Imran Khan talks ‘Break Ke Baad’


Interview by Supriya Davda

YOU couldn’t have missed this good-looking and talented debutant Imran Khan a couple of years ago with his passion debut Jaane Tu Ya Jaane Na. Since then of course a couple of films didn’t do that well but Imran Khan is back after his successful film I Hate Luv Stories with Break Ke Baad.

Bollywood Reporter Supriya Davda caught up with the nephew of Aamir Khan…


Welcome to London, do you like London?

I love London, not so keen on the weather here though. I come from a tropical place, so I am used to warmer temperatures. Our winter drops to around 25 degrees and people pull out their jackets, ‘oh man its cold tonight’. I like the fact that London is always so busy here, very much like Mumbai. I would hate to be in a quiet place.


Tell us about Break Ke Baad.
It is a young modern love story about a boy and a girl who have been dating for a really long time. The characters are about 23 or 24 years old and they have been dating for the past ten years now. In beginning of the film you see them in love, very much a happy couple. And then within the first 20 minutes of the film, you see them break up and see what happens after they break up – what their journey is, how they change as people, and what they learn. It’s really the story of what happens after that break up.


Give us a feel of your character, delve into that?

My character is a straight forward guy. What I really liked about this guy was that he is this classic, old-fashioned romantic hero. The story is about urban relationships, but the guy himself is an old-fashioned romantic who believes I have met a girl and she is the one now. Even if she breaks up with him, he will do anything to get back with her. And I really liked this character, it was a very endearing character and it was a very classic look at romance. Off late we have become very cynical and a little jaded with our love stories and this to me was classic romance.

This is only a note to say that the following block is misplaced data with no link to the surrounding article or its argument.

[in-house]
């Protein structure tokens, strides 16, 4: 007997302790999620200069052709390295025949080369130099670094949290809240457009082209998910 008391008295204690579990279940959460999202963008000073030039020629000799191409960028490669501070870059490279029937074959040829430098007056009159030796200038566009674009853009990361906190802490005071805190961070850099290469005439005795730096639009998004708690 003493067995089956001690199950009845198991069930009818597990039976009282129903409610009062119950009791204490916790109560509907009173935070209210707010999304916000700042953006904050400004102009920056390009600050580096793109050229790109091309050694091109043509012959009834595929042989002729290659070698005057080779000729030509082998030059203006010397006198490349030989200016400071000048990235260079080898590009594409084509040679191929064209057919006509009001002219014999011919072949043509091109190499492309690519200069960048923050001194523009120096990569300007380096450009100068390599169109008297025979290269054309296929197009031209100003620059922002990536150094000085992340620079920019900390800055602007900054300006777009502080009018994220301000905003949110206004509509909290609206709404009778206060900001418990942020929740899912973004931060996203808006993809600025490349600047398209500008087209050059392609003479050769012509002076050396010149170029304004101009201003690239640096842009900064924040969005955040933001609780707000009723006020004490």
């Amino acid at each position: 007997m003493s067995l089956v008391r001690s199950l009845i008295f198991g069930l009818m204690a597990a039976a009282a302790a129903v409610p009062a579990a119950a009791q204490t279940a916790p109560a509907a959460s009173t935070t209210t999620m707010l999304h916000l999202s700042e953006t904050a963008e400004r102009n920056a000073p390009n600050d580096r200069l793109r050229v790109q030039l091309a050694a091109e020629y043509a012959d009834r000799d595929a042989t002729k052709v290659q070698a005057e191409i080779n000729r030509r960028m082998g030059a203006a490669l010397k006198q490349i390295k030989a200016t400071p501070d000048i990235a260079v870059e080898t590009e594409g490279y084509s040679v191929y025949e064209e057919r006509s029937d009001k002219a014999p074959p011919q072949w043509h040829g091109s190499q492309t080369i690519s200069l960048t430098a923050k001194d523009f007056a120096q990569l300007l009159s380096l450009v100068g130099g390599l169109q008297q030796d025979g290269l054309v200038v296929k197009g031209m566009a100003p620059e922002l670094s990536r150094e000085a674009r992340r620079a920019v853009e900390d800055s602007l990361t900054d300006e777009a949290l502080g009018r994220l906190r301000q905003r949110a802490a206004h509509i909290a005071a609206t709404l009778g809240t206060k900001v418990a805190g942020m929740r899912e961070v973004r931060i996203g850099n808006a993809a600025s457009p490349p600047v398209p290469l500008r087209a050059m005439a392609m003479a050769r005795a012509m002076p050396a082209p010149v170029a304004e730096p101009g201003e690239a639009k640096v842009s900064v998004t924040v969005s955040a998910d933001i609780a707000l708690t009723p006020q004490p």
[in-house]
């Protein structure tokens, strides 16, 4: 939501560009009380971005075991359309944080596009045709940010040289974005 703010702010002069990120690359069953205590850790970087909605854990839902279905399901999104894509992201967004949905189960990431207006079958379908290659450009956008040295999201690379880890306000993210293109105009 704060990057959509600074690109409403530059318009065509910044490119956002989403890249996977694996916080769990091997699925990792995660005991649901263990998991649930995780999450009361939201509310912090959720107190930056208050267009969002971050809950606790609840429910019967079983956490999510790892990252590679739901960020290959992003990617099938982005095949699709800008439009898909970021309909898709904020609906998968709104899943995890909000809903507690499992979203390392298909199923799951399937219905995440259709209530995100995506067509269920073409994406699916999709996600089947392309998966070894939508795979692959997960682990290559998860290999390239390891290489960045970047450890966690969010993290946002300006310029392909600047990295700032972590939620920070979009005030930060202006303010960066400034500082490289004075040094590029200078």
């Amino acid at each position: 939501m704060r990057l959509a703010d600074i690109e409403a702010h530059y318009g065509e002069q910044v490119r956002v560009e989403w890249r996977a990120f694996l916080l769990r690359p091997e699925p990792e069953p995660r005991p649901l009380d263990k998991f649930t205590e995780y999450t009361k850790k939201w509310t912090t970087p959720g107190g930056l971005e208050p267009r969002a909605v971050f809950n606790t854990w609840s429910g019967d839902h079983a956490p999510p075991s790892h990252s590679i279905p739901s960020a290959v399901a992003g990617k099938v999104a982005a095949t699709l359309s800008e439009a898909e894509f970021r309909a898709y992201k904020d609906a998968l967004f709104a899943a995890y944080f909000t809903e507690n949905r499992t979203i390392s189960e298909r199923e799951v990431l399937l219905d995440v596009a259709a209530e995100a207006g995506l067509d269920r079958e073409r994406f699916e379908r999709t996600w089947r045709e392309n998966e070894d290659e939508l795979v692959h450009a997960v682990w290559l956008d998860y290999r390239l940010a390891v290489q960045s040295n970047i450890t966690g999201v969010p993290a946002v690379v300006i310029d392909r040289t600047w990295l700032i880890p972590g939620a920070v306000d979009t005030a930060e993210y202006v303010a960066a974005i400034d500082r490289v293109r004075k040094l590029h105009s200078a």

What attracted you most to the script?

I actually first said no to the film. I had a lot of issues with the script. And the second half of the film was really not working for me. I told the director Danish Aslam, that you have a great first half, and you have some nice characters, but the film isn’t coming together. So I passed on it and I went onto making I Hate Luv Stories and I was about a month into shooting for IHLS, and I bumped into Danish at a friends place. In the first five minutes I didn’t actually remember him, we exchanged hellos and I thought this face looks familiar. We started chatted and I realised that this guy and I have a lot in common and I thought I really like this guy, and he is bright, and some where whilst chatting with him, I realised that this is the guys film I turned down (laughs).

We really hit it off; it was like we have been friends for years. He said he had been working on the script, and would like me to re-read it. And that’s how it all started; the second version of the script just blew me away. I loved the script and I love Danish, he’s like my best friend now. And another very important factor on deciding what film to do is a great script a great director and a strong producer who will make the film the way it’s supposed to be made. And we found that in our producer Kunal Kohli.


Did you find that this was one of the films that you could put in some creative input into the character?